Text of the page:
While D&M only represents 17% of SPX revenue, it generates 32% of the company's profit. It is comprised of three segments: Radiodetection (40% of segment revenue), Communications Technologies (30% of segment revenue) and Genfare (30% of segment revenue). Radiodetectionthe leading provider of scanning equipment to identify the presence of underground infrastructureis experiencing strong demand from telecom/cable network builders and construction companies who are legally obligated to inspect underground prior to build-out. The majority of Communications Technologies revenue is derived from the replacement of blinking lights that are on top of wind turbines and telecom towers while the remaining 40% comes from the sale of SMS communications intelligence equipment, which is used by governments to counteract terrorism and detect drones. Sales of the latter products have been depressed as second and third world country governments had pulled back on procurement activity in the face of low commodity prices. The remainder of D&M sales is from Genfare, a manufacturer of bus fare collection equipment, which should continue to benefit from the funding provided by the 2015 Transportation Bill. Collectively, these businesses should continue to grow moderately, yet at very attractive incremental margins of approximately 50%. At a high level, D&M is benefit from the following tailwinds: cable fiber network construction, counter terrorism efforts and the modernization of the community bus industry.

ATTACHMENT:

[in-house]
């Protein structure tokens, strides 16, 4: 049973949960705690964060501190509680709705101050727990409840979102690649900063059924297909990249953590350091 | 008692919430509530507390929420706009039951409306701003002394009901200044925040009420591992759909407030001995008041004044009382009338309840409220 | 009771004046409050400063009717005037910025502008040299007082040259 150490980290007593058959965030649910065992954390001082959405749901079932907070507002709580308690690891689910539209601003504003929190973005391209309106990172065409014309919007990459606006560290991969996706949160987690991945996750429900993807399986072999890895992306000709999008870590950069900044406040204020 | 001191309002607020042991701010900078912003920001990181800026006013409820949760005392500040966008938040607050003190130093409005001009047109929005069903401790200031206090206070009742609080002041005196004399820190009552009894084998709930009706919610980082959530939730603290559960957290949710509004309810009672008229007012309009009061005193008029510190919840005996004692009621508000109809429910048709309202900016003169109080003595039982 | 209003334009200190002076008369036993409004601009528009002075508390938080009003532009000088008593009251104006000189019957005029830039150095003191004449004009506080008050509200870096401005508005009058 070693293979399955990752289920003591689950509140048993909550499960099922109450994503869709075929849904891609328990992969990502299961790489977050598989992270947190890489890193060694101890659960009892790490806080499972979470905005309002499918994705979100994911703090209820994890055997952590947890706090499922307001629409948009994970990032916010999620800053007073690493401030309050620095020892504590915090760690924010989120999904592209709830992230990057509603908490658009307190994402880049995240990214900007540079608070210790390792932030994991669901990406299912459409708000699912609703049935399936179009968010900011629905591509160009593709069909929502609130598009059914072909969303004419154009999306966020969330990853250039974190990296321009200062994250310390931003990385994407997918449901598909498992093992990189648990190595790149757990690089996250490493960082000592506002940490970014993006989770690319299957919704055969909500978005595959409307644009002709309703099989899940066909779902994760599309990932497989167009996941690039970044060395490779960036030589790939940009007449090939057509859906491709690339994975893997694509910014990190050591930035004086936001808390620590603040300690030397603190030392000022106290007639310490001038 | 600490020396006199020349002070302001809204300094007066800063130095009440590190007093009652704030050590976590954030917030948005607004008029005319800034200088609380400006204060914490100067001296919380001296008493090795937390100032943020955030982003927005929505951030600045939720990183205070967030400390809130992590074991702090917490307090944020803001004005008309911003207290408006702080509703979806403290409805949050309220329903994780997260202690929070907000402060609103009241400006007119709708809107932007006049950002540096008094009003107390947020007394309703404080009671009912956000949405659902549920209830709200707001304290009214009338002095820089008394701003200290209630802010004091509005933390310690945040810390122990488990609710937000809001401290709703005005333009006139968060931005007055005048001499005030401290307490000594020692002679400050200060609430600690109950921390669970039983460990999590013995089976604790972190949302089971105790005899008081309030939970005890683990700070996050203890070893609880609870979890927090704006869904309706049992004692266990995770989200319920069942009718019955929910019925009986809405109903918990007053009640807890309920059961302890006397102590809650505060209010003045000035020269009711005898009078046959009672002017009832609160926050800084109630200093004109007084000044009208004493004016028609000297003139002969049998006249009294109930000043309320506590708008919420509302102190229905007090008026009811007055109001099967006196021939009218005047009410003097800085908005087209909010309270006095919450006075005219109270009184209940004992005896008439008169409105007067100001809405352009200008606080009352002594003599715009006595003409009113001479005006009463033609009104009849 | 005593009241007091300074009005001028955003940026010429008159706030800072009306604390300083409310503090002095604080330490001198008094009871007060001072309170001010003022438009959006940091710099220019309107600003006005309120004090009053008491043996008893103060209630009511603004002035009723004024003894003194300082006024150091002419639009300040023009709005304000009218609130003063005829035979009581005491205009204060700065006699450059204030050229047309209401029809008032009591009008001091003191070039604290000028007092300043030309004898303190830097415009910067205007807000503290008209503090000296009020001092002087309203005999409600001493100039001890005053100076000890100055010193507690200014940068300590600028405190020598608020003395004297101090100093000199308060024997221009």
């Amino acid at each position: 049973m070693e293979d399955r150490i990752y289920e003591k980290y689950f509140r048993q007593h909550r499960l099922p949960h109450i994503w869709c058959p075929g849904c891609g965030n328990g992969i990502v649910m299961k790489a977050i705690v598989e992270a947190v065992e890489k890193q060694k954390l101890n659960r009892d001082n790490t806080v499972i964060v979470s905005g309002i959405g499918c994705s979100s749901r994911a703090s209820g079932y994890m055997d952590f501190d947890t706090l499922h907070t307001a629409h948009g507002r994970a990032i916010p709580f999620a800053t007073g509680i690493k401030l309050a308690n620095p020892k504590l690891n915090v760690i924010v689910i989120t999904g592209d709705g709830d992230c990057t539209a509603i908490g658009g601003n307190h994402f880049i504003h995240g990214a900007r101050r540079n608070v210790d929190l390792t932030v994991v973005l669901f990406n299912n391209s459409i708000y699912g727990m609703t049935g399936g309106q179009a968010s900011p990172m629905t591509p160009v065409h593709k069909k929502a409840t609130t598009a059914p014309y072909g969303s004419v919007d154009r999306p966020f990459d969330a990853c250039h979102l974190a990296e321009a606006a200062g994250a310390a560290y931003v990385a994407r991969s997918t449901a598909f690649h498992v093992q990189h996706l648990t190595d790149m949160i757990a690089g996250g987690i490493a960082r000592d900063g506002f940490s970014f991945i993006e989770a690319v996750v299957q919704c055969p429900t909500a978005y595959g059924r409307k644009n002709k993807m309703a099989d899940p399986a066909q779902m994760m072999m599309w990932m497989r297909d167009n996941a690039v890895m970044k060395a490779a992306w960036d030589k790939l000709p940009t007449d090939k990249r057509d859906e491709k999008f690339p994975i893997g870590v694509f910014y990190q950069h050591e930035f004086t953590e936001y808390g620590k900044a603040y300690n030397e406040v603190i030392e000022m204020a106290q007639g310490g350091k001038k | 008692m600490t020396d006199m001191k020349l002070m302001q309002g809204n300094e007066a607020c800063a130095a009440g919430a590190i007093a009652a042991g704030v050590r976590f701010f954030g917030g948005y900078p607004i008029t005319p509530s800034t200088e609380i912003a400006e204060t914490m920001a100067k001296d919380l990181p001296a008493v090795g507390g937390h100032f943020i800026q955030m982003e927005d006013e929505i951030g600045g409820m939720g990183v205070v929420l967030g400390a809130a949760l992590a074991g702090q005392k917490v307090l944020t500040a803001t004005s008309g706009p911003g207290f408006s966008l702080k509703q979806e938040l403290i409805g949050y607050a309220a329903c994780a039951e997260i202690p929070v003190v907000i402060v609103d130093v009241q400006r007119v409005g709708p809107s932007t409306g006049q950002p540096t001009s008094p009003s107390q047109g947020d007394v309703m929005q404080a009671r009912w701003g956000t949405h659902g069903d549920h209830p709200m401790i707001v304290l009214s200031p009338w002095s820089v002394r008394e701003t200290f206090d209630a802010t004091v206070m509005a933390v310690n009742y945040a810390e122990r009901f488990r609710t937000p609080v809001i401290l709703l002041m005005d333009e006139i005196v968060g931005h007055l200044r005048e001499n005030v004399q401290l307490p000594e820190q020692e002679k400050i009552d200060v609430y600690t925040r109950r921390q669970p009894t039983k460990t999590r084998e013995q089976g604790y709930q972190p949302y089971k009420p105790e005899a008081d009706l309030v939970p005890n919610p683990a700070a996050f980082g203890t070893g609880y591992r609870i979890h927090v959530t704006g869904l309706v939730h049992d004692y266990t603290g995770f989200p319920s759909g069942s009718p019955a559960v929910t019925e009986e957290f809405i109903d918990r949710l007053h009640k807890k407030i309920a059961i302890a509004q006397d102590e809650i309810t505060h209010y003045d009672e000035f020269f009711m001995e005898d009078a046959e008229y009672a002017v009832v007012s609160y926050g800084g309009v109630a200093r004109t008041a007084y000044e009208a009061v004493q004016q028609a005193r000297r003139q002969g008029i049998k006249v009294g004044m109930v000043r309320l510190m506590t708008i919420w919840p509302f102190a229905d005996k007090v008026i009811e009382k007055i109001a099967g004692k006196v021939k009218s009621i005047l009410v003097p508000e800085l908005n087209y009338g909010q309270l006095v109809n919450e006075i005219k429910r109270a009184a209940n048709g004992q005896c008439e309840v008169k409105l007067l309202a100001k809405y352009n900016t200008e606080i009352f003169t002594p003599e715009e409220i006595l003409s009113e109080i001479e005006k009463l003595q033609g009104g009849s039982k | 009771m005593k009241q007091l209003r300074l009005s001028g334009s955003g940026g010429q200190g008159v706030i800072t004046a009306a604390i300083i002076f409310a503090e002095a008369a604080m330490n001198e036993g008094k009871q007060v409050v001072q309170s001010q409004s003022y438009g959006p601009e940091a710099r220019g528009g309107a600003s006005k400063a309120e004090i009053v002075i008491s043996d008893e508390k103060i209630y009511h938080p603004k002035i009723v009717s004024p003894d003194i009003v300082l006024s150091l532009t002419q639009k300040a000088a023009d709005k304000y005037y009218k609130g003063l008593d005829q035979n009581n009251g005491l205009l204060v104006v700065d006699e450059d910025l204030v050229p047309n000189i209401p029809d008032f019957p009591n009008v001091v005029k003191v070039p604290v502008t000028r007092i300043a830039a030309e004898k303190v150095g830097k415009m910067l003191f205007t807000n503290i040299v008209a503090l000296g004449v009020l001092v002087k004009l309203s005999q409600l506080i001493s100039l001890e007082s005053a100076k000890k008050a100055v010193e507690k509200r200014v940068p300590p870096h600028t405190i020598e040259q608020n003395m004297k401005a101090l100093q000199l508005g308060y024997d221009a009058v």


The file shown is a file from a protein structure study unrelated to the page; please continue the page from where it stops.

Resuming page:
We are impressed with management's turn-around of the company's HVAC and Engineering Solutions businesses and believe it has put the company in a solid position to grow not only organically, but also via acquisition. The company generates very solid and consistent free cash flow (we project $400 million or $9.70 per share over the next three years) and has a very solid balance sheet (under 2.0x debt / EBITDA). Management has been searching for acquisitions over the past couple of years but has yet to pull the trigger. In September 2017, SPX hired Frank McCelland to head its M&A efforts. Mr. McCelland created a lot of value at Allegion, which was spun off from Ingersoll Rand in 2013, where he was the VP of Strategy & Business Development. Management is evaluating deals which can be completed at a 8.0x EBITDA multiple after synergies. If management is able to invest the $400 million of free cash flow at this multiple, the accretion to 2020 free cash flow per share would be $1.00. It is possible that the right deal could accelerate the overall growth rate of the company and help to re-rate the stock. As such, we think under such a scenario, the multiple could expand to the high teens, which is in line with industrial peers and the stock could trade up to $60- 70, or 18x our 2020 free cash flow per share estimate.

Please see financial summary below:



I do not hold a position with the issuer such as employment, directorship, or consultancy.
I and/or others I advise hold a material investment in the issuer's securities.


Accretive M&A is likely to be a catalyst for the stock to re-rate higher.